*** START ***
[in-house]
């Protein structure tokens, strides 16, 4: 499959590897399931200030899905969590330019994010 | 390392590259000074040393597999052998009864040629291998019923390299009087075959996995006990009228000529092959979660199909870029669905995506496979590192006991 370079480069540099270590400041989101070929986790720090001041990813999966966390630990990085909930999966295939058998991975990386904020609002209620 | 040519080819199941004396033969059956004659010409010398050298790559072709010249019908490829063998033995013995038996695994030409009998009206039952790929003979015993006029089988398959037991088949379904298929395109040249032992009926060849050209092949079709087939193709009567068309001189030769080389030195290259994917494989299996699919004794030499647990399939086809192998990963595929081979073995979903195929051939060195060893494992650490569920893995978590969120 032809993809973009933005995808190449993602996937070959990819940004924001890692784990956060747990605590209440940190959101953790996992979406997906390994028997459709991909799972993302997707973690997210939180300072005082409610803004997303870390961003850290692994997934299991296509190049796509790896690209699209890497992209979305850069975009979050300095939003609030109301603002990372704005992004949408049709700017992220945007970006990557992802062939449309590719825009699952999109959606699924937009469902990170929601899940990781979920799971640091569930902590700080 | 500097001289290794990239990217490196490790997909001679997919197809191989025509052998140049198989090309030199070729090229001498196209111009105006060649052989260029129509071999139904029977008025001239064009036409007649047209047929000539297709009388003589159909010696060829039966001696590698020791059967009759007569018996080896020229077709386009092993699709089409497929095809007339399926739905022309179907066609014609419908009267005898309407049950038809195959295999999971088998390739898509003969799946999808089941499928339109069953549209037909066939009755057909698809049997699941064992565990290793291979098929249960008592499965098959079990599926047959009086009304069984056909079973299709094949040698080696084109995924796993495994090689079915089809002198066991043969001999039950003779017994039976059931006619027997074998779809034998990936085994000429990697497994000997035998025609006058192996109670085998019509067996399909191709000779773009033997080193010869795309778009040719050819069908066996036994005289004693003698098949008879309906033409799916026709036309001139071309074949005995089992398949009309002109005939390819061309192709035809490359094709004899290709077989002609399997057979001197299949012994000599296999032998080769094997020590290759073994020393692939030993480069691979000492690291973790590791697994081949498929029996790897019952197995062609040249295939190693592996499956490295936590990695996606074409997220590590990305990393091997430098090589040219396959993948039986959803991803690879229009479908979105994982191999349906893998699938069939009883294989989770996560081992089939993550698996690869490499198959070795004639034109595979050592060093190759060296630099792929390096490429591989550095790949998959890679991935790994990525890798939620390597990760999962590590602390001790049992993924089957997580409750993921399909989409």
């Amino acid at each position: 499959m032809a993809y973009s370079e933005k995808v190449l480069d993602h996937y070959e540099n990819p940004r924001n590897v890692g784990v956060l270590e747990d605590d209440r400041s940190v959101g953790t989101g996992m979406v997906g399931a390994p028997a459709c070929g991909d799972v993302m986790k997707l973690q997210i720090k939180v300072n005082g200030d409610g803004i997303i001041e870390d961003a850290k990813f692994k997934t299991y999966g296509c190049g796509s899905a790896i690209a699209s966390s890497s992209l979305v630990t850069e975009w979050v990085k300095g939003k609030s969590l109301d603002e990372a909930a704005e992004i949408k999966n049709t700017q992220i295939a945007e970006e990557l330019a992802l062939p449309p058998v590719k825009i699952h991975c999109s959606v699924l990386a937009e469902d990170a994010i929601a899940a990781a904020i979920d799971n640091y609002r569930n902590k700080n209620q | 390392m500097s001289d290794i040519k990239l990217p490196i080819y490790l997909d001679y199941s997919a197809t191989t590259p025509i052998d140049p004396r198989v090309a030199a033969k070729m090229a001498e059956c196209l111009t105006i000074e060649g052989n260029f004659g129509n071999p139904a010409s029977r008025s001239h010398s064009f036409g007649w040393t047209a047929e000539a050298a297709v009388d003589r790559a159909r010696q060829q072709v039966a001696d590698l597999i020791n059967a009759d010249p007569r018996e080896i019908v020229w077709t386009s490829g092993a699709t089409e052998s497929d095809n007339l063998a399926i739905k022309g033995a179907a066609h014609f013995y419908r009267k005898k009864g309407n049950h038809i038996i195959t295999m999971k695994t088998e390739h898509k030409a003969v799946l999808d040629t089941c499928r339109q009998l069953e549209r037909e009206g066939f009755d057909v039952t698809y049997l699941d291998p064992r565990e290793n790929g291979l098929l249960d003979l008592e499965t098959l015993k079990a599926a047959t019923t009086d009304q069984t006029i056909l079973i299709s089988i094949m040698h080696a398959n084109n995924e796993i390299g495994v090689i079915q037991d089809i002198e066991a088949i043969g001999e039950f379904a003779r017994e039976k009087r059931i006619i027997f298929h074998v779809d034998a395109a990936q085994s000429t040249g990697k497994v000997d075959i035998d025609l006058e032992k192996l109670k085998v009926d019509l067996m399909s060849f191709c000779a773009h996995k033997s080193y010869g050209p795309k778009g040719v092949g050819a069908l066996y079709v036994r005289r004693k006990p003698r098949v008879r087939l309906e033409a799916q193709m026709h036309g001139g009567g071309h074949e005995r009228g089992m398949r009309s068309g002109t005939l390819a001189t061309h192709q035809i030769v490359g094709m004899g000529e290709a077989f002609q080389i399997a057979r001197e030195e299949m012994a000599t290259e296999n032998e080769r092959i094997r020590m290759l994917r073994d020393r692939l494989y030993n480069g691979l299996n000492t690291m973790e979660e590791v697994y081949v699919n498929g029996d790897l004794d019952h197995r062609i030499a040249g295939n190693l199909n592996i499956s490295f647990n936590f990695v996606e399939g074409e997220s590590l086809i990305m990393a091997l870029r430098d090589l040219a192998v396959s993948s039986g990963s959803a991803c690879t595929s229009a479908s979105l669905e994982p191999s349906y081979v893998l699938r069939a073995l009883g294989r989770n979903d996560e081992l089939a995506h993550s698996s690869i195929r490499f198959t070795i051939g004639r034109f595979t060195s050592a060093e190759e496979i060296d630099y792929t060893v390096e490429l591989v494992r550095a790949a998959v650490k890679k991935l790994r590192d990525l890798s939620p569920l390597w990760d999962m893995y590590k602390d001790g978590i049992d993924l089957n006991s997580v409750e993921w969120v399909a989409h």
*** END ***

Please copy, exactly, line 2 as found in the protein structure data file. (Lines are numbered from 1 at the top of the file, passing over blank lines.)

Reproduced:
């Protein structure tokens, strides 16, 4: 499959590897399931200030899905969590330019994010 | 390392590259000074040393597999052998009864040629291998019923390299009087075959996995006990009228000529092959979660199909870029669905995506496979590192006991 370079480069540099270590400041989101070929986790720090001041990813999966966390630990990085909930999966295939058998991975990386904020609002209620 | 040519080819199941004396033969059956004659010409010398050298790559072709010249019908490829063998033995013995038996695994030409009998009206039952790929003979015993006029089988398959037991088949379904298929395109040249032992009926060849050209092949079709087939193709009567068309001189030769080389030195290259994917494989299996699919004794030499647990399939086809192998990963595929081979073995979903195929051939060195060893494992650490569920893995978590969120 032809993809973009933005995808190449993602996937070959990819940004924001890692784990956060747990605590209440940190959101953790996992979406997906390994028997459709991909799972993302997707973690997210939180300072005082409610803004997303870390961003850290692994997934299991296509190049796509790896690209699209890497992209979305850069975009979050300095939003609030109301603002990372704005992004949408049709700017992220945007970006990557992802062939449309590719825009699952999109959606699924937009469902990170929601899940990781979920799971640091569930902590700080 | 500097001289290794990239990217490196490790997909001679997919197809191989025509052998140049198989090309030199070729090229001498196209111009105006060649052989260029129509071999139904029977008025001239064009036409007649047209047929000539297709009388003589159909010696060829039966001696590698020791059967009759007569018996080896020229077709386009092993699709089409497929095809007339399926739905022309179907066609014609419908009267005898309407049950038809195959295999999971088998390739898509003969799946999808089941499928339109069953549209037909066939009755057909698809049997699941064992565990290793291979098929249960008592499965098959079990599926047959009086009304069984056909079973299709094949040698080696084109995924796993495994090689079915089809002198066991043969001999039950003779017994039976059931006619027997074998779809034998990936085994000429990697497994000997035998025609006058192996109670085998019509067996399909191709000779773009033997080193010869795309778009040719050819069908066996036994005289004693003698098949008879309906033409799916026709036309001139071309074949005995089992398949009309002109005939390819061309192709035809490359094709004899290709077989002609399997057979001197299949012994000599296999032998080769094997020590290759073994020393692939030993480069691979000492690291973790590791697994081949498929029996790897019952197995062609040249295939190693592996499956490295936590990695996606074409997220590590990305990393091997430098090589040219396959993948039986959803991803690879229009479908979105994982191999349906893998699938069939009883294989989770996560081992089939993550698996690869490499198959070795004639034109595979050592060093190759060296630099792929390096490429591989550095790949998959890679991935790994990525890798939620390597990760999962590590602390001790049992993924089957997580409750993921399909989409």